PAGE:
Figure 3: Cache Miss Rate. These charts compare the accumulative cache miss rate with prefetching (PF) against that without prefetching (No PF). The comparison is performed under three different cache sizes (S), measured by number of files.
Our first metric was the cache miss rate. The results for the three traces appears in Figure 3. Prefetching delivers a substantially better miss rate with all cache sizes. The results are worse for the second trace because it includes a recursive directory traversal (i.e., the UNIX find program) over a hierarchy that includes thousands of files that are never accessed again.
In addition, we monitored the cache behavior at a finer grain: how well our mechanism worked over each run of 500 accesses. At the end of each run, we checked to see whether prefetching had beaten no-prefetching by measuring the number of misses during that run. As shown in Table 1, prefetching won this comparison easily and consistently. This shows that our mechanism's superiority is steady and stable, and not simply a result of a few exceptionally fruitful prefetch sequences. The few losses due to bad prefetching guesses are more than offset by the many wins.
Both Figure 3 and Table 1 indicate that the increased intelligence of our mechanism is more effective in smaller caches. This was expected. Consider that, in the extreme case of an infinitely large cache, any file appearing in any access tree is still in the cache. There is no room for improvement from any prefetching algorithm that is based solely on information about the past.
Table 1: A Finer-grained Comparison. At the end of each run of 500 file accesses, we determined whether prefetching had beaten no-prefetching by measuring the number of cache misses during that run.
Table 2: Prefetching Accuracy and Overhead. The accuracy is the percentage of the predictions that were actually used. The overhead is the percentage of the file fetches due to bad guesses.
Figure 4: Effectiveness of the compatibility Function. This figure illustrates, for each trace, the split of pattern tree loads into proper ones and improper ones.
Figure 5: Mechanism Stability. This figure presents measurements of the prefetching mechanism over a wide range of parameter values. MATCH_THRESHOLD was varied from 0 to 1. PREFETCH_CAPACITY from 0 (no prefetching) to 50. The measurements were taken for Trace 3 and a cache size of 50.
We measured the accuracy of our prefetch decisions, defined as the percentage of file access predictions that were actually used. We also calculated one overhead of the mechanism, i.e., the percentage of the file fetches that were initiated due to bad prefetch decisions. This reflects the network bandwidth and server capacity that were wasted. Table 2 shows these results. (We shall address another overhead, the CPU cycles expended by the prefetcher, in Section 4.) Because of the LRU policy, bigger caches give better accuracy results because prefetched entries have a better chance to survive cache entry replacements. Similarly, bigger caches also give better overhead results because bad predictions have a better chance to have already existed in the cache; in such a case, no fetch is performed.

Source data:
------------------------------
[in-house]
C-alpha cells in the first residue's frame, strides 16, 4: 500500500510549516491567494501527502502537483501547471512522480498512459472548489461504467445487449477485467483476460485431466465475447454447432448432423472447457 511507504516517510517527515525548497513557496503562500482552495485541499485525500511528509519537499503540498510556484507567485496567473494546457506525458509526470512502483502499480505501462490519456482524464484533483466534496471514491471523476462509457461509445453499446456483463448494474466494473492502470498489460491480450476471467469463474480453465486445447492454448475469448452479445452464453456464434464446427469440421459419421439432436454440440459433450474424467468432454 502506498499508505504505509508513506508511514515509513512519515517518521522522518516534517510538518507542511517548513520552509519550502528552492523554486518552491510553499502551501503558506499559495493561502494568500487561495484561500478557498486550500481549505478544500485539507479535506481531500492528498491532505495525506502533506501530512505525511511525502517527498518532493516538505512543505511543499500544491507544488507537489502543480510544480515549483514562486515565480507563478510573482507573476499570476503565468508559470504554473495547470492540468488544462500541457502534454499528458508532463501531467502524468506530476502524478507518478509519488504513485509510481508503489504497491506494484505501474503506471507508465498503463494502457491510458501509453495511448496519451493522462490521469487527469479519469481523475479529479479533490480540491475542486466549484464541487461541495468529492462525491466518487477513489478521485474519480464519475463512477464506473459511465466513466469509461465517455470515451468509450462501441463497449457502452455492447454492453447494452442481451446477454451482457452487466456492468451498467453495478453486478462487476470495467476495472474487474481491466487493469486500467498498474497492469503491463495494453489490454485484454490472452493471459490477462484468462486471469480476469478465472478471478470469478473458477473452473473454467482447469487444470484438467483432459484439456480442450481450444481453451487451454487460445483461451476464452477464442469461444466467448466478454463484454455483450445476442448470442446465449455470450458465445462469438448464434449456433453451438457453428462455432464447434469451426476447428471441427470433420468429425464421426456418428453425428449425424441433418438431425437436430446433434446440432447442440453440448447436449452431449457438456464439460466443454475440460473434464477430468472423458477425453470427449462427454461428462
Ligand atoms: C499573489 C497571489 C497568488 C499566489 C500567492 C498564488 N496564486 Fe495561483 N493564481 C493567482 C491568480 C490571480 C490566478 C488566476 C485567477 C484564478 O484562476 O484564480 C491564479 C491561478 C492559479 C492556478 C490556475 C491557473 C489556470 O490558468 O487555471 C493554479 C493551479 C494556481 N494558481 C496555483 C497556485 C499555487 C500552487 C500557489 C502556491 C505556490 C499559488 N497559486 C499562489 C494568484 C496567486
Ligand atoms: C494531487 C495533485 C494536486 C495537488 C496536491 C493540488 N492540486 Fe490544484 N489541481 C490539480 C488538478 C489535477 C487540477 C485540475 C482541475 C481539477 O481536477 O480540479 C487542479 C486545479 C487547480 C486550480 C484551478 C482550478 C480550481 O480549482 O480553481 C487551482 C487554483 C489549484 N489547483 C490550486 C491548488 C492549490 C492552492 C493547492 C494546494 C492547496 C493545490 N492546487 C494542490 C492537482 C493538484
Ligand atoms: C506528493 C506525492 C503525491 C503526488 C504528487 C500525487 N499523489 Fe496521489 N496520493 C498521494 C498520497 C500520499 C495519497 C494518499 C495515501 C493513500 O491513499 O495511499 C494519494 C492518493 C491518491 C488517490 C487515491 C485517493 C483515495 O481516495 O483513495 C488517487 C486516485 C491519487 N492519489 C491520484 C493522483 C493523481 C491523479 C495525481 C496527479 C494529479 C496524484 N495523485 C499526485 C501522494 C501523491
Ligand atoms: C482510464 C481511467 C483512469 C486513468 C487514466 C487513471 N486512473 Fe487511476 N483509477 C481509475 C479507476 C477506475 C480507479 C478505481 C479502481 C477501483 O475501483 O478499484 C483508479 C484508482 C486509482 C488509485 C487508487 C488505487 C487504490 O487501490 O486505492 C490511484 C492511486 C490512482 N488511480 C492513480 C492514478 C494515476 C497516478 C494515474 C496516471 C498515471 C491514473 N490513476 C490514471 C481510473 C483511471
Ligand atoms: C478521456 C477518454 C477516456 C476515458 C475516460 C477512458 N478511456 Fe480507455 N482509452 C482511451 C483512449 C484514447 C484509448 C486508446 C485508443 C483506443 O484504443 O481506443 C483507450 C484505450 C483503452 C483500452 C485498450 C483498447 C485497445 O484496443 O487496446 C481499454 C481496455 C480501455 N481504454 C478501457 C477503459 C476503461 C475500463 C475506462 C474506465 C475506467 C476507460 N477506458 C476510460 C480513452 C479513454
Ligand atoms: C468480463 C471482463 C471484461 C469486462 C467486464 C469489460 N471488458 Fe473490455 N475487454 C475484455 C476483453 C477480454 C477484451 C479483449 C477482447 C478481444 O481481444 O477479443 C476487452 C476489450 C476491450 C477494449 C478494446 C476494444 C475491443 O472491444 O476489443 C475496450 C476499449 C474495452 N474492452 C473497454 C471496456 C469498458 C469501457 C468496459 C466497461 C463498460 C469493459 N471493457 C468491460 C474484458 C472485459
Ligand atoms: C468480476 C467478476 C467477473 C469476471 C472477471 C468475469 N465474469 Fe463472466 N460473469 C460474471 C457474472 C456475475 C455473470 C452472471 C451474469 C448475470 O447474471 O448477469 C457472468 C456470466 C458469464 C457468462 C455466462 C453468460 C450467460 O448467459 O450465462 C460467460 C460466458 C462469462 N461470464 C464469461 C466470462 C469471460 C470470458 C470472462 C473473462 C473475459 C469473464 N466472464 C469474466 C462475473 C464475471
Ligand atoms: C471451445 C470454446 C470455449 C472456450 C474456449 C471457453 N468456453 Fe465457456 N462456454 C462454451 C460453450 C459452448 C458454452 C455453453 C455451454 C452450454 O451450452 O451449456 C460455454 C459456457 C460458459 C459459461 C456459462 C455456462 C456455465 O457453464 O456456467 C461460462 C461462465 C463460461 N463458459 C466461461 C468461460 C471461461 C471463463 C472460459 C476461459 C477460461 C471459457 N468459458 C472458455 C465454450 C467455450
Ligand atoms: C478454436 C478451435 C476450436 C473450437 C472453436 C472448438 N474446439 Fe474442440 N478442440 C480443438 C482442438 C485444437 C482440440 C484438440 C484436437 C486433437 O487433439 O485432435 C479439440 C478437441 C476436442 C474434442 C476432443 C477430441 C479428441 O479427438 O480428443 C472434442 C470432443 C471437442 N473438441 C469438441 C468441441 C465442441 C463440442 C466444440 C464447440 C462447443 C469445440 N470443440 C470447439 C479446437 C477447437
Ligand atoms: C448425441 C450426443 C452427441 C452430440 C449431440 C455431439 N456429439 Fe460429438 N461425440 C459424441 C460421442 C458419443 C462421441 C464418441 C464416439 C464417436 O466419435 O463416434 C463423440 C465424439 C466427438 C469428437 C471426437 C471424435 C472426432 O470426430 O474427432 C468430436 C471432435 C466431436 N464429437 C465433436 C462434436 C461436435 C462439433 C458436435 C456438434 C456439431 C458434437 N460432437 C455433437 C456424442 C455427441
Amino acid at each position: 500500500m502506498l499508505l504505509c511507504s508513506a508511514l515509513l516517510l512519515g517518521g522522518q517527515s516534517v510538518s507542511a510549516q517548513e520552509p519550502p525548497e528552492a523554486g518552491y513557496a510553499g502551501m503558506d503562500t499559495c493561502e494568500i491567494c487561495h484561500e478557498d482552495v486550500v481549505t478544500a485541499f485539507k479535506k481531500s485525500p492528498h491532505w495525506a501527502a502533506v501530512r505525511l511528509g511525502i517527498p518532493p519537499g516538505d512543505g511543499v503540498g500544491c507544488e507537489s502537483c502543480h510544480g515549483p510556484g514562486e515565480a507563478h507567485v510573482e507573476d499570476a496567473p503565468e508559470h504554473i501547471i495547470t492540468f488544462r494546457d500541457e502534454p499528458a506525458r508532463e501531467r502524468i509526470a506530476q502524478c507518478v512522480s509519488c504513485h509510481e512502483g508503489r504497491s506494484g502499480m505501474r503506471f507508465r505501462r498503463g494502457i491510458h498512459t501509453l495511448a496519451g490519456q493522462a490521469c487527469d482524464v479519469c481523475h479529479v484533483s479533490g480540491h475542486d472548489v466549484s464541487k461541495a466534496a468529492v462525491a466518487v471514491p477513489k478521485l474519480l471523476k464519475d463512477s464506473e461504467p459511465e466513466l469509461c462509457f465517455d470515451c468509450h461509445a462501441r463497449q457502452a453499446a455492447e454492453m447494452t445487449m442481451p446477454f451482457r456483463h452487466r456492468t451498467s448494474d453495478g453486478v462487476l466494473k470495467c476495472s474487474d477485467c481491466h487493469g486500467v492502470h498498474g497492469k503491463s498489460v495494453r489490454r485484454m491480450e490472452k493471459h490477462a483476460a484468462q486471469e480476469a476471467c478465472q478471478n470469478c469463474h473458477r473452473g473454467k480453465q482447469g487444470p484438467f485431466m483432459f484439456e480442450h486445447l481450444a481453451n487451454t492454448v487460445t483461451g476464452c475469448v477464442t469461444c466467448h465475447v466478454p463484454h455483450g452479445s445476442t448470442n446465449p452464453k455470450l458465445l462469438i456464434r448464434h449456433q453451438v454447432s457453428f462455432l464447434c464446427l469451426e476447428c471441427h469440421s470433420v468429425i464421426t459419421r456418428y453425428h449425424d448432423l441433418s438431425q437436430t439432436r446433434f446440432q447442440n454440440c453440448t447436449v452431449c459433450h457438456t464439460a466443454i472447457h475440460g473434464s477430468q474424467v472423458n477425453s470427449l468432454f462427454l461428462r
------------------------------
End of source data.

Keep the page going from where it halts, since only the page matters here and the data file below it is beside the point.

The compatibility function plays a critical role in our mechanism. The assumption underlying this function is that if the initial portions of two access trees bear a high compatibility, so will the two trees in their entirety. In order to test this assumption, we examined the number of loads, i.e., the total number of times we prefetched pattern trees. We further classified these loads as either proper or improper. A load became improper when a different pattern tree was selected by the prefetcher to take the place of the current one, or when the finished working tree did not match the pattern tree loaded. Otherwise, the load was proper. Our results in Figure 4 suggest that the compatibility function is effective.
Finally, we note that the algorithmic parameters should be stable: small variations in the settings must not produce large performance degradations. To illustrate the stability of the algorithmic parameters, we measure the mechanism over a wide range of parameter values. In Figure 5, we show the results for Trace 3 and a cache size of 50. Three measurements are presented: cache miss rate, predication accuracy and prefetch overhead. The results for the other two traces and cache sizes are similar.
The simulation demonstrates that our algorithm can accurately predict future file accesses based on past file usage. The major limitation of the simulation study is that it does not account for the relative timing of events due to the absence of such information in the traces used. As a result, prefetched files are assumed to appear in the cache instantaneously. It remains to be determined whether a real system will have the resources to exploit the information on future file accesses. The limitations of the simulation motivated us to conduct a full implementation and further evaluations.